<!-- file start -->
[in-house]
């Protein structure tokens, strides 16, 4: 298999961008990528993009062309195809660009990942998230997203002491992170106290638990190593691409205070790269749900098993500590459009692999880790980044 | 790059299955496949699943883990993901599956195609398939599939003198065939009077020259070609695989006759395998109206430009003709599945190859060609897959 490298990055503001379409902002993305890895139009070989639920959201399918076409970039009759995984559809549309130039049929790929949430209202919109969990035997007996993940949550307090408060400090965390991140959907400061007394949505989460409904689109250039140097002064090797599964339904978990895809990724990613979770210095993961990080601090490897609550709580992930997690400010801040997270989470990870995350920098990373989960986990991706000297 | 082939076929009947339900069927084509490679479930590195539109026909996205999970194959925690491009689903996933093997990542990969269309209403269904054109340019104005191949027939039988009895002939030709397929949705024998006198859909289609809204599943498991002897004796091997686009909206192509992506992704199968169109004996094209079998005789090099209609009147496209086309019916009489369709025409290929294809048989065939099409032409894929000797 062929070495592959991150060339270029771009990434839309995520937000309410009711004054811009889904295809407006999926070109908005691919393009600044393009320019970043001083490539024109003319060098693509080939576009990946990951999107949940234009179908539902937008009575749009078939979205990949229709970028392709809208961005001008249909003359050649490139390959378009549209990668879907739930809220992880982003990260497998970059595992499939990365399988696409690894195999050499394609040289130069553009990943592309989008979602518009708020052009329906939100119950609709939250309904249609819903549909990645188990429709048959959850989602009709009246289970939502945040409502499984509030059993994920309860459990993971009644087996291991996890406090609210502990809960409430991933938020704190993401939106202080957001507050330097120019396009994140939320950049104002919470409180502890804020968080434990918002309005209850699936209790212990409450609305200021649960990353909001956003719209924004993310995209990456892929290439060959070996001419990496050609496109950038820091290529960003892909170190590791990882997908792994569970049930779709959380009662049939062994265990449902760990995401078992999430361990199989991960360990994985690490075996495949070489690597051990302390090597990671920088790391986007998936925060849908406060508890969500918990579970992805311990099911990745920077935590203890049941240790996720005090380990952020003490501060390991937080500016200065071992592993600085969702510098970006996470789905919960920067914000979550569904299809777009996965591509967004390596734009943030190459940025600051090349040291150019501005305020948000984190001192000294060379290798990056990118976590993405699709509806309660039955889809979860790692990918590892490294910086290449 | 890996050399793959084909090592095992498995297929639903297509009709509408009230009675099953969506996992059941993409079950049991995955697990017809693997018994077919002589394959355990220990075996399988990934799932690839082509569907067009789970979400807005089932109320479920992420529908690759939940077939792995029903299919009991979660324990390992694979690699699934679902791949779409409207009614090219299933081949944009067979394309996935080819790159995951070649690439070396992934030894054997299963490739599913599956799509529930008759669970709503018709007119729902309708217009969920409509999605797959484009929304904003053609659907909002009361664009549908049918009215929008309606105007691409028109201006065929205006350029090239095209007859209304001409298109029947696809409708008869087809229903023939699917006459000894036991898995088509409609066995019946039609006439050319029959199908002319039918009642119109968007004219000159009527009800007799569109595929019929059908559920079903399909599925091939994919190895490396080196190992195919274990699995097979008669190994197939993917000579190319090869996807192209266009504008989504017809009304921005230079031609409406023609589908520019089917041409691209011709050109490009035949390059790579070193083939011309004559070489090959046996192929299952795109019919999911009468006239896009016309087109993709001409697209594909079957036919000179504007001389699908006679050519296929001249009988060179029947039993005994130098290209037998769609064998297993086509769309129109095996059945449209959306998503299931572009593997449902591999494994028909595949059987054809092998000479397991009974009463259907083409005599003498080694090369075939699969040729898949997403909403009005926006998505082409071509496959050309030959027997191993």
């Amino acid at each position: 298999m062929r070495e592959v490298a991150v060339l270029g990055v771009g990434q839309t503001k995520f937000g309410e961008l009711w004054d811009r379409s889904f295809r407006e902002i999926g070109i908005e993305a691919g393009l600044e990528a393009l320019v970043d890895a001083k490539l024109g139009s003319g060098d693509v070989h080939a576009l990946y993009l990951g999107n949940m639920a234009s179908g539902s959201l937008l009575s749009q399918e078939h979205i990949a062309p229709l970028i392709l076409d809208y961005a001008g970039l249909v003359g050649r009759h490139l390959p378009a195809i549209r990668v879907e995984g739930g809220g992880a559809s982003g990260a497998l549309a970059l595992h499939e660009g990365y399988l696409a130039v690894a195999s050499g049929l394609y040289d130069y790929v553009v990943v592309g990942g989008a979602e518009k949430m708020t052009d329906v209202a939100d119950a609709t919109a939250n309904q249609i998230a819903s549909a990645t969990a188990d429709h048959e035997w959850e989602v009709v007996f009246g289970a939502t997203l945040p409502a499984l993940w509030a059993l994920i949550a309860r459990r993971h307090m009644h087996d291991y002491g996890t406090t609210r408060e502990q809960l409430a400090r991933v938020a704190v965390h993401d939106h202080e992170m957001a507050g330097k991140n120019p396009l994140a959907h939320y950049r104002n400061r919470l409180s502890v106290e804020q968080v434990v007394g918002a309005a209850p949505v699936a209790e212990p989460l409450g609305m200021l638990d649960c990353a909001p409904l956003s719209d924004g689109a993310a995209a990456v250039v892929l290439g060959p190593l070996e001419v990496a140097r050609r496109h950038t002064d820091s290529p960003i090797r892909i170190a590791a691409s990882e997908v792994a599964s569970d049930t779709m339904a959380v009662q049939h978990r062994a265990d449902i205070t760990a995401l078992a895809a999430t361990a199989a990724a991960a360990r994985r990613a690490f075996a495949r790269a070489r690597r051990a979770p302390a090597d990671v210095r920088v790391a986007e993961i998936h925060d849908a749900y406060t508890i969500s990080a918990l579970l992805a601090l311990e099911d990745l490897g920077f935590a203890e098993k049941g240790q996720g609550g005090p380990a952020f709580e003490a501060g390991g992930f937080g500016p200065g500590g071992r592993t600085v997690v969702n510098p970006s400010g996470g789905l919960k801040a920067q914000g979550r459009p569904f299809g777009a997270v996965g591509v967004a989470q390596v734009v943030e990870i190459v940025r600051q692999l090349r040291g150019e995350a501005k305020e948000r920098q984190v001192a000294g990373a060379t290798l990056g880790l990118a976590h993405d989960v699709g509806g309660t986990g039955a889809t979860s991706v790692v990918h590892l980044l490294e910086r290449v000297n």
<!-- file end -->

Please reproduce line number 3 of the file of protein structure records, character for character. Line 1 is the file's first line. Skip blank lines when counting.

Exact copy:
């Amino acid at each position: 298999m062929r070495e592959v490298a991150v060339l270029g990055v771009g990434q839309t503001k995520f937000g309410e961008l009711w004054d811009r379409s889904f295809r407006e902002i999926g070109i908005e993305a691919g393009l600044e990528a393009l320019v970043d890895a001083k490539l024109g139009s003319g060098d693509v070989h080939a576009l990946y993009l990951g999107n949940m639920a234009s179908g539902s959201l937008l009575s749009q399918e078939h979205i990949a062309p229709l970028i392709l076409d809208y961005a001008g970039l249909v003359g050649r009759h490139l390959p378009a195809i549209r990668v879907e995984g739930g809220g992880a559809s982003g990260a497998l549309a970059l595992h499939e660009g990365y399988l696409a130039v690894a195999s050499g049929l394609y040289d130069y790929v553009v990943v592309g990942g989008a979602e518009k949430m708020t052009d329906v209202a939100d119950a609709t919109a939250n309904q249609i998230a819903s549909a990645t969990a188990d429709h048959e035997w959850e989602v009709v007996f009246g289970a939502t997203l945040p409502a499984l993940w509030a059993l994920i949550a309860r459990r993971h307090m009644h087996d291991y002491g996890t406090t609210r408060e502990q809960l409430a400090r991933v938020a704190v965390h993401d939106h202080e992170m957001a507050g330097k991140n120019p396009l994140a959907h939320y950049r104002n400061r919470l409180s502890v106290e804020q968080v434990v007394g918002a309005a209850p949505v699936a209790e212990p989460l409450g609305m200021l638990d649960c990353a909001p409904l956003s719209d924004g689109a993310a995209a990456v250039v892929l290439g060959p190593l070996e001419v990496a140097r050609r496109h950038t002064d820091s290529p960003i090797r892909i170190a590791a691409s990882e997908v792994a599964s569970d049930t779709m339904a959380v009662q049939h978990r062994a265990d449902i205070t760990a995401l078992a895809a999430t361990a199989a990724a991960a360990r994985r990613a690490f075996a495949r790269a070489r690597r051990a979770p302390a090597d990671v210095r920088v790391a986007e993961i998936h925060d849908a749900y406060t508890i969500s990080a918990l579970l992805a601090l311990e099911d990745l490897g920077f935590a203890e098993k049941g240790q996720g609550g005090p380990a952020f709580e003490a501060g390991g992930f937080g500016p200065g500590g071992r592993t600085v997690v969702n510098p970006s400010g996470g789905l919960k801040a920067q914000g979550r459009p569904f299809g777009a997270v996965g591509v967004a989470q390596v734009v943030e990870i190459v940025r600051q692999l090349r040291g150019e995350a501005k305020e948000r920098q984190v001192a000294g990373a060379t290798l990056g880790l990118a976590h993405d989960v699709g509806g309660t986990g039955a889809t979860s991706v790692v990918h590892l980044l490294e910086r290449v000297n």